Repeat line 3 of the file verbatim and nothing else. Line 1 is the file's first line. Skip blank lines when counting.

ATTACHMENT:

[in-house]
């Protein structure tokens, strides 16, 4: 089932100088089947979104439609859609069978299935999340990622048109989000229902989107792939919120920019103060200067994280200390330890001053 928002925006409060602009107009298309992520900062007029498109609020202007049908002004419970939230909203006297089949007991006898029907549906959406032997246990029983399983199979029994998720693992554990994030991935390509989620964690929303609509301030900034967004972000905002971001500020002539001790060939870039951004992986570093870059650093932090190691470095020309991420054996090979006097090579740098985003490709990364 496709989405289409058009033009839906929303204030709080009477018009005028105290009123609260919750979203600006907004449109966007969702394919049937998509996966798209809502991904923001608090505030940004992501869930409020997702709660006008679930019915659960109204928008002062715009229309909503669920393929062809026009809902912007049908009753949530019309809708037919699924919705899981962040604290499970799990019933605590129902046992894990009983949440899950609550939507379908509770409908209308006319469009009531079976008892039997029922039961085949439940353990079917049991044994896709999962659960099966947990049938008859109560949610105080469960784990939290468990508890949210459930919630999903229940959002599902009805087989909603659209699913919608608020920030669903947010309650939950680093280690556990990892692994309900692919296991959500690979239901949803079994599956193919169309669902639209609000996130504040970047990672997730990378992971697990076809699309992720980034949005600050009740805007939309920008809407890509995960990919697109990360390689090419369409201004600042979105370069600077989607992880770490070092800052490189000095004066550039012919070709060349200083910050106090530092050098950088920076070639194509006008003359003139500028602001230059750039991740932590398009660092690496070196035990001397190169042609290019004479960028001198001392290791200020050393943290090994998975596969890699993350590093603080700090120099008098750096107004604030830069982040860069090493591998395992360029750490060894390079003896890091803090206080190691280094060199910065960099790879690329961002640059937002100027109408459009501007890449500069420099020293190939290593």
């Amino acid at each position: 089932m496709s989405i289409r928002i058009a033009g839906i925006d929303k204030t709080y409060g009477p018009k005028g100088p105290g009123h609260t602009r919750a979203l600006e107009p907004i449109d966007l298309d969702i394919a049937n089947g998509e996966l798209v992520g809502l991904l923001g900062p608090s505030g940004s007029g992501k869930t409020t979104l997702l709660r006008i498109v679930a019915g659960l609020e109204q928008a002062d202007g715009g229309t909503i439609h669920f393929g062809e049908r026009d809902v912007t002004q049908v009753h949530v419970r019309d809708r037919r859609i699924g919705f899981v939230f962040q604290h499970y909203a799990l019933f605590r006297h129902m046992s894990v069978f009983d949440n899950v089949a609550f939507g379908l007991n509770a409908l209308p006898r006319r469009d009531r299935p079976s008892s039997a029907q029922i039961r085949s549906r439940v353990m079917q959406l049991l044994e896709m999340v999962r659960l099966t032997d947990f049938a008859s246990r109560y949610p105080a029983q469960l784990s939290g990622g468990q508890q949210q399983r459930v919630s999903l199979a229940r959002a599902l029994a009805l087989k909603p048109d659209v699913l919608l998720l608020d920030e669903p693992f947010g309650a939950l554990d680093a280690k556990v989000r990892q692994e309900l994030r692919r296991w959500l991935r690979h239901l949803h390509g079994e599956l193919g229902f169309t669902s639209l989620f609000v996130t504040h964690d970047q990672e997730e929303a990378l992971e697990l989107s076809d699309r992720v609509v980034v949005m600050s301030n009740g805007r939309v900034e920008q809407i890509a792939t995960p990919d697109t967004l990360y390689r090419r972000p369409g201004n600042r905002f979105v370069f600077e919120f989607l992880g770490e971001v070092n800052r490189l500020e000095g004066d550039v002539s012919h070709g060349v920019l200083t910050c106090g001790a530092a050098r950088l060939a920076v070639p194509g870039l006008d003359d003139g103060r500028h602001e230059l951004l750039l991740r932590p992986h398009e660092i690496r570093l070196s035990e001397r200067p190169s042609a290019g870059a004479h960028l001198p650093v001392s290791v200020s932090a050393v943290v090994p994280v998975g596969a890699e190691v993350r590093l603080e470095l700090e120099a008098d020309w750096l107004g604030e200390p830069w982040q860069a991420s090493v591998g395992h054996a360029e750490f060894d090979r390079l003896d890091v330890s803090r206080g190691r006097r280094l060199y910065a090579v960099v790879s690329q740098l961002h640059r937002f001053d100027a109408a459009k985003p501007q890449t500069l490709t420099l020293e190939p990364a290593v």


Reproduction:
């Amino acid at each position: 089932m496709s989405i289409r928002i058009a033009g839906i925006d929303k204030t709080y409060g009477p018009k005028g100088p105290g009123h609260t602009r919750a979203l600006e107009p907004i449109d966007l298309d969702i394919a049937n089947g998509e996966l798209v992520g809502l991904l923001g900062p608090s505030g940004s007029g992501k869930t409020t979104l997702l709660r006008i498109v679930a019915g659960l609020e109204q928008a002062d202007g715009g229309t909503i439609h669920f393929g062809e049908r026009d809902v912007t002004q049908v009753h949530v419970r019309d809708r037919r859609i699924g919705f899981v939230f962040q604290h499970y909203a799990l019933f605590r006297h129902m046992s894990v069978f009983d949440n899950v089949a609550f939507g379908l007991n509770a409908l209308p006898r006319r469009d009531r299935p079976s008892s039997a029907q029922i039961r085949s549906r439940v353990m079917q959406l049991l044994e896709m999340v999962r659960l099966t032997d947990f049938a008859s246990r109560y949610p105080a029983q469960l784990s939290g990622g468990q508890q949210q399983r459930v919630s999903l199979a229940r959002a599902l029994a009805l087989k909603p048109d659209v699913l919608l998720l608020d920030e669903p693992f947010g309650a939950l554990d680093a280690k556990v989000r990892q692994e309900l994030r692919r296991w959500l991935r690979h239901l949803h390509g079994e599956l193919g229902f169309t669902s639209l989620f609000v996130t504040h964690d970047q990672e997730e929303a990378l992971e697990l989107s076809d699309r992720v609509v980034v949005m600050s301030n009740g805007r939309v900034e920008q809407i890509a792939t995960p990919d697109t967004l990360y390689r090419r972000p369409g201004n600042r905002f979105v370069f600077e919120f989607l992880g770490e971001v070092n800052r490189l500020e000095g004066d550039v002539s012919h070709g060349v920019l200083t910050c106090g001790a530092a050098r950088l060939a920076v070639p194509g870039l006008d003359d003139g103060r500028h602001e230059l951004l750039l991740r932590p992986h398009e660092i690496r570093l070196s035990e001397r200067p190169s042609a290019g870059a004479h960028l001198p650093v001392s290791v200020s932090a050393v943290v090994p994280v998975g596969a890699e190691v993350r590093l603080e470095l700090e120099a008098d020309w750096l107004g604030e200390p830069w982040q860069a991420s090493v591998g395992h054996a360029e750490f060894d090979r390079l003896d890091v330890s803090r206080g190691r006097r280094l060199y910065a090579v960099v790879s690329q740098l961002h640059r937002f001053d100027a109408a459009k985003p501007q890449t500069l490709t420099l020293e190939p990364a290593v």